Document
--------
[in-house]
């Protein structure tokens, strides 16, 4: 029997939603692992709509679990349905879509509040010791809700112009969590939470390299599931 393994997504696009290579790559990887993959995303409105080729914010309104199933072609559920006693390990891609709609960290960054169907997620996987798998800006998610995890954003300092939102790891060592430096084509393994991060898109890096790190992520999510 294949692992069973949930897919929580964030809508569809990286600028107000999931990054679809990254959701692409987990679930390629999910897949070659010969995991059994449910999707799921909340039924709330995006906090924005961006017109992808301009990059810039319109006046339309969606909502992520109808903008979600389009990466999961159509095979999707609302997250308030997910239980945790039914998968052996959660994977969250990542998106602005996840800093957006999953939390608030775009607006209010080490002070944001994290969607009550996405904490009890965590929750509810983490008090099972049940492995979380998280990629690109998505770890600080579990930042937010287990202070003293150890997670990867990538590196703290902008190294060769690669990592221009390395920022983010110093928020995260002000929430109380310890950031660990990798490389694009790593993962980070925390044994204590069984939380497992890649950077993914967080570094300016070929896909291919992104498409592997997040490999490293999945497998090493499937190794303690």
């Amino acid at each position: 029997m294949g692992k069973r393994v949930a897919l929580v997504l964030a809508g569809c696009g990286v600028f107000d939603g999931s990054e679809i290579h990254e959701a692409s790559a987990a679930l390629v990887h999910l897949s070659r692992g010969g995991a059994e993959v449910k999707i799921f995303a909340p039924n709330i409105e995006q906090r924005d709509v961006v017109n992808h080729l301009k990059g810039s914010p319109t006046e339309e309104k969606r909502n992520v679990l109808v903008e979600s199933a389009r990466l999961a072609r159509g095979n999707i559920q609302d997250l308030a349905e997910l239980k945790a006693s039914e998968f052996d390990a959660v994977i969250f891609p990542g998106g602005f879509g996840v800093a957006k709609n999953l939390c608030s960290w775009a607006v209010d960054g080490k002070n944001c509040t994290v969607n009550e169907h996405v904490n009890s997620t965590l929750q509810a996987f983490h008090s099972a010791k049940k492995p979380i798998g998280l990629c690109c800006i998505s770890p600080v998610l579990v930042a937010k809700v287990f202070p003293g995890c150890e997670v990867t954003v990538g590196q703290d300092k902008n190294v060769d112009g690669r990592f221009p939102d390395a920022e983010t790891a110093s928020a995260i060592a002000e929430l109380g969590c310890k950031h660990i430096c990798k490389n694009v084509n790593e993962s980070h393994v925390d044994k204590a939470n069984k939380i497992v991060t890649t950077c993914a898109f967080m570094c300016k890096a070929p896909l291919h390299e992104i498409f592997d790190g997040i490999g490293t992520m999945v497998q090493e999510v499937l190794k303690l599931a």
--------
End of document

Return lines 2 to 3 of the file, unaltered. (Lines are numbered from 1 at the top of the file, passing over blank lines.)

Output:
């Protein structure tokens, strides 16, 4: 029997939603692992709509679990349905879509509040010791809700112009969590939470390299599931 393994997504696009290579790559990887993959995303409105080729914010309104199933072609559920006693390990891609709609960290960054169907997620996987798998800006998610995890954003300092939102790891060592430096084509393994991060898109890096790190992520999510 294949692992069973949930897919929580964030809508569809990286600028107000999931990054679809990254959701692409987990679930390629999910897949070659010969995991059994449910999707799921909340039924709330995006906090924005961006017109992808301009990059810039319109006046339309969606909502992520109808903008979600389009990466999961159509095979999707609302997250308030997910239980945790039914998968052996959660994977969250990542998106602005996840800093957006999953939390608030775009607006209010080490002070944001994290969607009550996405904490009890965590929750509810983490008090099972049940492995979380998280990629690109998505770890600080579990930042937010287990202070003293150890997670990867990538590196703290902008190294060769690669990592221009390395920022983010110093928020995260002000929430109380310890950031660990990798490389694009790593993962980070925390044994204590069984939380497992890649950077993914967080570094300016070929896909291919992104498409592997997040490999490293999945497998090493499937190794303690």
């Amino acid at each position: 029997m294949g692992k069973r393994v949930a897919l929580v997504l964030a809508g569809c696009g990286v600028f107000d939603g999931s990054e679809i290579h990254e959701a692409s790559a987990a679930l390629v990887h999910l897949s070659r692992g010969g995991a059994e993959v449910k999707i799921f995303a909340p039924n709330i409105e995006q906090r924005d709509v961006v017109n992808h080729l301009k990059g810039s914010p319109t006046e339309e309104k969606r909502n992520v679990l109808v903008e979600s199933a389009r990466l999961a072609r159509g095979n999707i559920q609302d997250l308030a349905e997910l239980k945790a006693s039914e998968f052996d390990a959660v994977i969250f891609p990542g998106g602005f879509g996840v800093a957006k709609n999953l939390c608030s960290w775009a607006v209010d960054g080490k002070n944001c509040t994290v969607n009550e169907h996405v904490n009890s997620t965590l929750q509810a996987f983490h008090s099972a010791k049940k492995p979380i798998g998280l990629c690109c800006i998505s770890p600080v998610l579990v930042a937010k809700v287990f202070p003293g995890c150890e997670v990867t954003v990538g590196q703290d300092k902008n190294v060769d112009g690669r990592f221009p939102d390395a920022e983010t790891a110093s928020a995260i060592a002000e929430l109380g969590c310890k950031h660990i430096c990798k490389n694009v084509n790593e993962s980070h393994v925390d044994k204590a939470n069984k939380i497992v991060t890649t950077c993914a898109f967080m570094c300016k890096a070929p896909l291919h390299e992104i498409f592997d790190g997040i490999g490293t992520m999945v497998q090493e999510v499937l190794k303690l599931a």